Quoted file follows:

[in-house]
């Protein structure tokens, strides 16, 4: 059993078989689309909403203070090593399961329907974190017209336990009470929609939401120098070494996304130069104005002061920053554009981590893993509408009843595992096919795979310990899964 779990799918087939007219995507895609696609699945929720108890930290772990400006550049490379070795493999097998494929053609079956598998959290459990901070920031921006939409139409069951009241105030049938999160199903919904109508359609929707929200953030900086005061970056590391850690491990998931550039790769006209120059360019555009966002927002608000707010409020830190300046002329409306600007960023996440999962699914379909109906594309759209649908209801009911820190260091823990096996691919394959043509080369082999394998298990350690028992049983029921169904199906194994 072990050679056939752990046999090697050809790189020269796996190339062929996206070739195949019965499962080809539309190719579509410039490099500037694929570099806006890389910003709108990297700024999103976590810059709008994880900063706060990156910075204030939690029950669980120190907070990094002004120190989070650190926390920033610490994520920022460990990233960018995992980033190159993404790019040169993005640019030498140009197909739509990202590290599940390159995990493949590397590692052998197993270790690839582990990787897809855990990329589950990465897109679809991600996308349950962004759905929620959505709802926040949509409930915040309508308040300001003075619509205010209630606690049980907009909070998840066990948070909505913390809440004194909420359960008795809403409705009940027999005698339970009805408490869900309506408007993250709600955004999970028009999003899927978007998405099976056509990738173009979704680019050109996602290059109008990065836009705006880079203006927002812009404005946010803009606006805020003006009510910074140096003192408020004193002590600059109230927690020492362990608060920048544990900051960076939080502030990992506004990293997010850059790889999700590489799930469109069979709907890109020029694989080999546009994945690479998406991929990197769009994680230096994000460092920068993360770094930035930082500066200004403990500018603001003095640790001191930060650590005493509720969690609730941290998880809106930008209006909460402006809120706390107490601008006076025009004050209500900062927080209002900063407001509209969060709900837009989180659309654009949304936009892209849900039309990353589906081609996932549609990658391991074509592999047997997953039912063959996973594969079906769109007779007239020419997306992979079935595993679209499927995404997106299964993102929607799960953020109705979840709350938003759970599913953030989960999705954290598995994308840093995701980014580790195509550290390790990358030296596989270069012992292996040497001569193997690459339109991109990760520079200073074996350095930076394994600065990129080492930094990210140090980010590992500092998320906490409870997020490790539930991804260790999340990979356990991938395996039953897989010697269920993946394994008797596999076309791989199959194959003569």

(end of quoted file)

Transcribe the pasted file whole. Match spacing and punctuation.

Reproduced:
[in-house]
């Protein structure tokens, strides 16, 4: 059993078989689309909403203070090593399961329907974190017209336990009470929609939401120098070494996304130069104005002061920053554009981590893993509408009843595992096919795979310990899964 779990799918087939007219995507895609696609699945929720108890930290772990400006550049490379070795493999097998494929053609079956598998959290459990901070920031921006939409139409069951009241105030049938999160199903919904109508359609929707929200953030900086005061970056590391850690491990998931550039790769006209120059360019555009966002927002608000707010409020830190300046002329409306600007960023996440999962699914379909109906594309759209649908209801009911820190260091823990096996691919394959043509080369082999394998298990350690028992049983029921169904199906194994 072990050679056939752990046999090697050809790189020269796996190339062929996206070739195949019965499962080809539309190719579509410039490099500037694929570099806006890389910003709108990297700024999103976590810059709008994880900063706060990156910075204030939690029950669980120190907070990094002004120190989070650190926390920033610490994520920022460990990233960018995992980033190159993404790019040169993005640019030498140009197909739509990202590290599940390159995990493949590397590692052998197993270790690839582990990787897809855990990329589950990465897109679809991600996308349950962004759905929620959505709802926040949509409930915040309508308040300001003075619509205010209630606690049980907009909070998840066990948070909505913390809440004194909420359960008795809403409705009940027999005698339970009805408490869900309506408007993250709600955004999970028009999003899927978007998405099976056509990738173009979704680019050109996602290059109008990065836009705006880079203006927002812009404005946010803009606006805020003006009510910074140096003192408020004193002590600059109230927690020492362990608060920048544990900051960076939080502030990992506004990293997010850059790889999700590489799930469109069979709907890109020029694989080999546009994945690479998406991929990197769009994680230096994000460092920068993360770094930035930082500066200004403990500018603001003095640790001191930060650590005493509720969690609730941290998880809106930008209006909460402006809120706390107490601008006076025009004050209500900062927080209002900063407001509209969060709900837009989180659309654009949304936009892209849900039309990353589906081609996932549609990658391991074509592999047997997953039912063959996973594969079906769109007779007239020419997306992979079935595993679209499927995404997106299964993102929607799960953020109705979840709350938003759970599913953030989960999705954290598995994308840093995701980014580790195509550290390790990358030296596989270069012992292996040497001569193997690459339109991109990760520079200073074996350095930076394994600065990129080492930094990210140090980010590992500092998320906490409870997020490790539930991804260790999340990979356990991938395996039953897989010697269920993946394994008797596999076309791989199959194959003569």